St. Paul to Titus: Organization of the New Testament Church

by Steve Ray on August 16, 2017

Titus: Organizing the Early Church
By Steve Ray

[NOTE: In my articles on the Pastoral Epistles, I use each one to relay a theme: 1 Timothy emphasizes Timothy; Titus emphasizes Paul’s ecclesiology; 2 Timothy emphasizes the end of Paul’s life.]

Success brings rewards, but it also brings problems and responsibilities. Entrepreneurs are good at starting new ventures, but not always good at managing them. Preaching the good news of Jesus Christ around the Roman Empire was a huge enterprise. And the enterprise bore fruit—fruit that had to be tended. Success must be managed and that requires institutions and delegation. The Apostle Paul learned all this, sometimes the hard way.

Controlling a mushrooming new enterprise is difficult enough but it is even tougher managing it from a prison cell or from a ship tossed at sea. With no e-mail, fax machines or Federal Express communications over thousands of miles was slow and laborious. New news was old news before it ever reached the ears afar off. Problems could fester and spread before a plea could be made or a remedy provided. St. Paul learned all of this, sometimes the hard way.

St. Paul understood delegation which is so crucial to any successful enterprise. Besides being a good manager, Paul had a few loyal fellow workers he could trust. A man once exclaimed, “My friend is no orator; but he will go out with me in any kind of weather.” Titus was like that. When Paul was wading up to his neck in alligators, Titus was by his side. The Church needs her Paul’s who can preach and make waves; but she also needs her Titus’ who can step into tough situations and calmly bring peace and order.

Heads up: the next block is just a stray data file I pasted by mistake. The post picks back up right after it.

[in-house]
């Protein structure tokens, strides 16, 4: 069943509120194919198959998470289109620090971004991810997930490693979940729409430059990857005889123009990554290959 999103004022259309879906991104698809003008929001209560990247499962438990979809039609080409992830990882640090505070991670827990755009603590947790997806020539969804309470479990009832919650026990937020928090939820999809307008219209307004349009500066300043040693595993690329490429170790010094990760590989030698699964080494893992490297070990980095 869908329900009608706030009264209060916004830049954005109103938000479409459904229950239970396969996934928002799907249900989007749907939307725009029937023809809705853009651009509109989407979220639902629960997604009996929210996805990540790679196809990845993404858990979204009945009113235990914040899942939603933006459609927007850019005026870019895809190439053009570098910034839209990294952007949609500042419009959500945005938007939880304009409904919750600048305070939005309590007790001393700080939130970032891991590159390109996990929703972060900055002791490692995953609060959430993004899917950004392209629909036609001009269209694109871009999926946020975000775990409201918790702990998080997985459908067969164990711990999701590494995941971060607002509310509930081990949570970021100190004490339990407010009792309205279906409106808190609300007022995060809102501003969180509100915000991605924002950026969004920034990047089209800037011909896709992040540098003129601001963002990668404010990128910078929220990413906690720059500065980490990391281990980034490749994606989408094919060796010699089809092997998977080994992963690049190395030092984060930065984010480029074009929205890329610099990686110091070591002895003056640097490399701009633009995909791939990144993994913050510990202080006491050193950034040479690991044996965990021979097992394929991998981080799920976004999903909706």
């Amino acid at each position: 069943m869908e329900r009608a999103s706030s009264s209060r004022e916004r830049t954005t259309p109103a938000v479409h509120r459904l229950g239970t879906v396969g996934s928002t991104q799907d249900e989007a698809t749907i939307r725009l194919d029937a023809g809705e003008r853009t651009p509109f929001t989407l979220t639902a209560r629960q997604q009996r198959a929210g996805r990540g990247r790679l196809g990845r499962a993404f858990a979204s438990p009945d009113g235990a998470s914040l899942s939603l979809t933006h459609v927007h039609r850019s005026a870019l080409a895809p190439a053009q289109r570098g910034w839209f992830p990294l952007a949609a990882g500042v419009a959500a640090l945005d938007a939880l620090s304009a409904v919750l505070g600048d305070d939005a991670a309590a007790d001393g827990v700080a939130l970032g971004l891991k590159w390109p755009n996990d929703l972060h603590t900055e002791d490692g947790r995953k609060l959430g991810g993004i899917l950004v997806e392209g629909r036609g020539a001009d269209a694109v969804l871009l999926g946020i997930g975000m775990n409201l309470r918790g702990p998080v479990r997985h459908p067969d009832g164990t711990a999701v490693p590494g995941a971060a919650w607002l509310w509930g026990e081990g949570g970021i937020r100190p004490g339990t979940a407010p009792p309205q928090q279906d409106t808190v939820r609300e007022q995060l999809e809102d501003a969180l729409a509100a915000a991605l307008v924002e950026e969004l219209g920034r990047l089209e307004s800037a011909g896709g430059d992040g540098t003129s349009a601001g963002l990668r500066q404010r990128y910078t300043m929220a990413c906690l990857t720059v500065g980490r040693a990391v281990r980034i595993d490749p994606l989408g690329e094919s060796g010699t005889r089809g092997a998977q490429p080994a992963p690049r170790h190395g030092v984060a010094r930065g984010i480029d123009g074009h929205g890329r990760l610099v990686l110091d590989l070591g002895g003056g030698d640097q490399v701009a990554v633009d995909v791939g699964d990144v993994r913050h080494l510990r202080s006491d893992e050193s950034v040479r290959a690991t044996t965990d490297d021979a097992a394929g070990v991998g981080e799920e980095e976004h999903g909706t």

Titus was such a man and his name is mentioned thirteen times in the New Testament, always with affection and trust—serving with Paul for many years (see 2 Cor 8:16-17, 23-24). Trustworthy men are hard to find, as Paul learned, and Titus was one of the few Paul could trust as his representative and to solve difficult problems. For example, he organizing finances among the unruly Corinthians (2 Cor 8:1-17) and he appointed overseers over the Cretans (Tit 1:5) along with many other diplomatic missions. Handling very sensitive and difficult problems, it seems that Titus was a man of great tact, forceful character, deep holiness, and good organizational skills. He lived up to the meaning of his name “Titus” which means nurse—he was tending and healing problems within the Church.

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